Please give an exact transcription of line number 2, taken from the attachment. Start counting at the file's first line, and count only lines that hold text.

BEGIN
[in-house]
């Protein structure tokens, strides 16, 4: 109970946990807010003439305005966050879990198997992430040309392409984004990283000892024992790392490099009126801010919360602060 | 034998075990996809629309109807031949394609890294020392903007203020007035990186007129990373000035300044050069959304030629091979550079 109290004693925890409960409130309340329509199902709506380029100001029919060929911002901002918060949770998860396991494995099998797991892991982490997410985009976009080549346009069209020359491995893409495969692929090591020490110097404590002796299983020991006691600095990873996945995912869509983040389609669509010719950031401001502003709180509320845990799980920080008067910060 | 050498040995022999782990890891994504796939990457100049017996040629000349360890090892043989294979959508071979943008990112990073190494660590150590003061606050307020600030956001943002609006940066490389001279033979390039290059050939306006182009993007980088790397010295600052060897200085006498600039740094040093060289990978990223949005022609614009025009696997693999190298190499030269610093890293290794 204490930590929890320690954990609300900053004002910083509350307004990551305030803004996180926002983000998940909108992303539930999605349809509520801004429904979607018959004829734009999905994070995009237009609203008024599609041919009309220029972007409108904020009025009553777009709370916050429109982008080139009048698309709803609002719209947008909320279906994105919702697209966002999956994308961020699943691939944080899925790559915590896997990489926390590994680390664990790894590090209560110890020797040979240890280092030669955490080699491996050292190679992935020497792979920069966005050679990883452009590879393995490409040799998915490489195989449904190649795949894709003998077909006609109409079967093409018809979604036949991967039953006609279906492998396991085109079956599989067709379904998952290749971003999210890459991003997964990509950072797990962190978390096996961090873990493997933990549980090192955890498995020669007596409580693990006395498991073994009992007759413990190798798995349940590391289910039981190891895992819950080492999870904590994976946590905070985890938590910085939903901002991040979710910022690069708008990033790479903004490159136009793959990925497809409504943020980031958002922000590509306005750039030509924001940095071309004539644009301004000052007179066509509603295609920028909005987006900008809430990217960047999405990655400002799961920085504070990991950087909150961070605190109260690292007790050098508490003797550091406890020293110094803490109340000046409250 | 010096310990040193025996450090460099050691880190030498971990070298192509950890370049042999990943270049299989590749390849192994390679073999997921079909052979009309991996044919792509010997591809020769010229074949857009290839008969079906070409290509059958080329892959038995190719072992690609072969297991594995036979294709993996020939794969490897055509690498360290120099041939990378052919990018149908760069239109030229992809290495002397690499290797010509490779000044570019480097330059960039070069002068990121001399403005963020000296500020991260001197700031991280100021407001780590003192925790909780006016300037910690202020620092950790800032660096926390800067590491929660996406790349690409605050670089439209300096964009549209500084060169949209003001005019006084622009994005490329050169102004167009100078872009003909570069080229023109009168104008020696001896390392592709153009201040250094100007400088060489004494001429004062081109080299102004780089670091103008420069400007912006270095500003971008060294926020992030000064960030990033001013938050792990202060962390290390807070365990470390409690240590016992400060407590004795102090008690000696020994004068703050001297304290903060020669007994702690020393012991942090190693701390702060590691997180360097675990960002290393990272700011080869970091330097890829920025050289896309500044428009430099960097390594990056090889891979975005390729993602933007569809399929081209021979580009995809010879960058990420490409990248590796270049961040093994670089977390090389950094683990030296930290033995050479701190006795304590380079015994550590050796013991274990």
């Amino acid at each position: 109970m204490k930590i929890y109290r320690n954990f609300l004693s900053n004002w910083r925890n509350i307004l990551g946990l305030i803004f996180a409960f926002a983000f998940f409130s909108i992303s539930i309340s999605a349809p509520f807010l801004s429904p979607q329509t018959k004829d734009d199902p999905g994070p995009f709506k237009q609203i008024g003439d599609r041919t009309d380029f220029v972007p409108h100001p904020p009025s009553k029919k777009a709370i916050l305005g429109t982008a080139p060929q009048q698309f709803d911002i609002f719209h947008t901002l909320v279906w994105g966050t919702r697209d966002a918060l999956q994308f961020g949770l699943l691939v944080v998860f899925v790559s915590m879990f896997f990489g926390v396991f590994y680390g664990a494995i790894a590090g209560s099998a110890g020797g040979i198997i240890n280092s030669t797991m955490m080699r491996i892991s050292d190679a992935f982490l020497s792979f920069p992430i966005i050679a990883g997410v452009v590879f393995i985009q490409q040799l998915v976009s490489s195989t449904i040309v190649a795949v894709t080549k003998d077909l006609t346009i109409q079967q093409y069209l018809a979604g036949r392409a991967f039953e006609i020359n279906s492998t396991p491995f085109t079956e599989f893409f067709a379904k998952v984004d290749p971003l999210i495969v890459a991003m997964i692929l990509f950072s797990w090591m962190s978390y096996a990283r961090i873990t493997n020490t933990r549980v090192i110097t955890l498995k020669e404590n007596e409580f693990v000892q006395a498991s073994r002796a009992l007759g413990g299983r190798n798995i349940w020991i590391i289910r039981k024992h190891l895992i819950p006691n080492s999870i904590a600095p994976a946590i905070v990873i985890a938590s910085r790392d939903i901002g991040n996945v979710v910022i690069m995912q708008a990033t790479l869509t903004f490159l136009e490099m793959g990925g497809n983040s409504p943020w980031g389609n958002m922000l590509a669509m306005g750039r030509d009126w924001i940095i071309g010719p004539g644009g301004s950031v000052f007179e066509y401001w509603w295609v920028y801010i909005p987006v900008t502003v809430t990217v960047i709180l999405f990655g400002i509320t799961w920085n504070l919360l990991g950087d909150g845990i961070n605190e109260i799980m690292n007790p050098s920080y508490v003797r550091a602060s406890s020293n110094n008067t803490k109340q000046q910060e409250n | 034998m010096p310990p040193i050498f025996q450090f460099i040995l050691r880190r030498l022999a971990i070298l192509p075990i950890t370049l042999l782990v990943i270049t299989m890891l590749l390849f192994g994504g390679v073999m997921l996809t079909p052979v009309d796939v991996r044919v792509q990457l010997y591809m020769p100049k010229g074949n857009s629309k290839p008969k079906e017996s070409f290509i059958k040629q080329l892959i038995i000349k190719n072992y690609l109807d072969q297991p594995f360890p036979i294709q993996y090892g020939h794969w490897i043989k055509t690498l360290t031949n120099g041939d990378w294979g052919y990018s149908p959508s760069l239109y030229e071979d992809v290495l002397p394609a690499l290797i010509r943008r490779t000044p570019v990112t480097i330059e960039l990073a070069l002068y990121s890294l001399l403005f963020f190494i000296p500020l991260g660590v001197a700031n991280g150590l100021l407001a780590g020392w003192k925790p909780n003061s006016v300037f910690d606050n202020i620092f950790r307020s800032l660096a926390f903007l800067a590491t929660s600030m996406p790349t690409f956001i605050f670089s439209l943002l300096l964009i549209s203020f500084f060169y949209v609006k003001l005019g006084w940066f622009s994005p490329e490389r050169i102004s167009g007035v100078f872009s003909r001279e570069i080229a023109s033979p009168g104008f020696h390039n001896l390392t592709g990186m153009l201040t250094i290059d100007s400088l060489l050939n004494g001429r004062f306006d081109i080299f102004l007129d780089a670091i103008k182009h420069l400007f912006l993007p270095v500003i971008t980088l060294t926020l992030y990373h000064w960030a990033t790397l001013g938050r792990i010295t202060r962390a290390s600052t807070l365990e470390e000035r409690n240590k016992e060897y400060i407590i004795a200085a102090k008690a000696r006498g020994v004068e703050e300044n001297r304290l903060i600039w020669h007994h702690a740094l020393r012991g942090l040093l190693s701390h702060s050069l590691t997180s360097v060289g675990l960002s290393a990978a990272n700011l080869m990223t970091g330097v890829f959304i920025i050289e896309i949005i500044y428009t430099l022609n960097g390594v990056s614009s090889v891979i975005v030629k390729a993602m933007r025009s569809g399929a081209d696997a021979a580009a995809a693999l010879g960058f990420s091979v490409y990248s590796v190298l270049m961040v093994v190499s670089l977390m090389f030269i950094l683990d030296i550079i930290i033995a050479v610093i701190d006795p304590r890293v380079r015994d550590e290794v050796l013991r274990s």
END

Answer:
């Protein structure tokens, strides 16, 4: 109970946990807010003439305005966050879990198997992430040309392409984004990283000892024992790392490099009126801010919360602060 | 034998075990996809629309109807031949394609890294020392903007203020007035990186007129990373000035300044050069959304030629091979550079 109290004693925890409960409130309340329509199902709506380029100001029919060929911002901002918060949770998860396991494995099998797991892991982490997410985009976009080549346009069209020359491995893409495969692929090591020490110097404590002796299983020991006691600095990873996945995912869509983040389609669509010719950031401001502003709180509320845990799980920080008067910060 | 050498040995022999782990890891994504796939990457100049017996040629000349360890090892043989294979959508071979943008990112990073190494660590150590003061606050307020600030956001943002609006940066490389001279033979390039290059050939306006182009993007980088790397010295600052060897200085006498600039740094040093060289990978990223949005022609614009025009696997693999190298190499030269610093890293290794 204490930590929890320690954990609300900053004002910083509350307004990551305030803004996180926002983000998940909108992303539930999605349809509520801004429904979607018959004829734009999905994070995009237009609203008024599609041919009309220029972007409108904020009025009553777009709370916050429109982008080139009048698309709803609002719209947008909320279906994105919702697209966002999956994308961020699943691939944080899925790559915590896997990489926390590994680390664990790894590090209560110890020797040979240890280092030669955490080699491996050292190679992935020497792979920069966005050679990883452009590879393995490409040799998915490489195989449904190649795949894709003998077909006609109409079967093409018809979604036949991967039953006609279906492998396991085109079956599989067709379904998952290749971003999210890459991003997964990509950072797990962190978390096996961090873990493997933990549980090192955890498995020669007596409580693990006395498991073994009992007759413990190798798995349940590391289910039981190891895992819950080492999870904590994976946590905070985890938590910085939903901002991040979710910022690069708008990033790479903004490159136009793959990925497809409504943020980031958002922000590509306005750039030509924001940095071309004539644009301004000052007179066509509603295609920028909005987006900008809430990217960047999405990655400002799961920085504070990991950087909150961070605190109260690292007790050098508490003797550091406890020293110094803490109340000046409250 | 010096310990040193025996450090460099050691880190030498971990070298192509950890370049042999990943270049299989590749390849192994390679073999997921079909052979009309991996044919792509010997591809020769010229074949857009290839008969079906070409290509059958080329892959038995190719072992690609072969297991594995036979294709993996020939794969490897055509690498360290120099041939990378052919990018149908760069239109030229992809290495002397690499290797010509490779000044570019480097330059960039070069002068990121001399403005963020000296500020991260001197700031991280100021407001780590003192925790909780006016300037910690202020620092950790800032660096926390800067590491929660996406790349690409605050670089439209300096964009549209500084060169949209003001005019006084622009994005490329050169102004167009100078872009003909570069080229023109009168104008020696001896390392592709153009201040250094100007400088060489004494001429004062081109080299102004780089670091103008420069400007912006270095500003971008060294926020992030000064960030990033001013938050792990202060962390290390807070365990470390409690240590016992400060407590004795102090008690000696020994004068703050001297304290903060020669007994702690020393012991942090190693701390702060590691997180360097675990960002290393990272700011080869970091330097890829920025050289896309500044428009430099960097390594990056090889891979975005390729993602933007569809399929081209021979580009995809010879960058990420490409990248590796270049961040093994670089977390090389950094683990030296930290033995050479701190006795304590380079015994550590050796013991274990």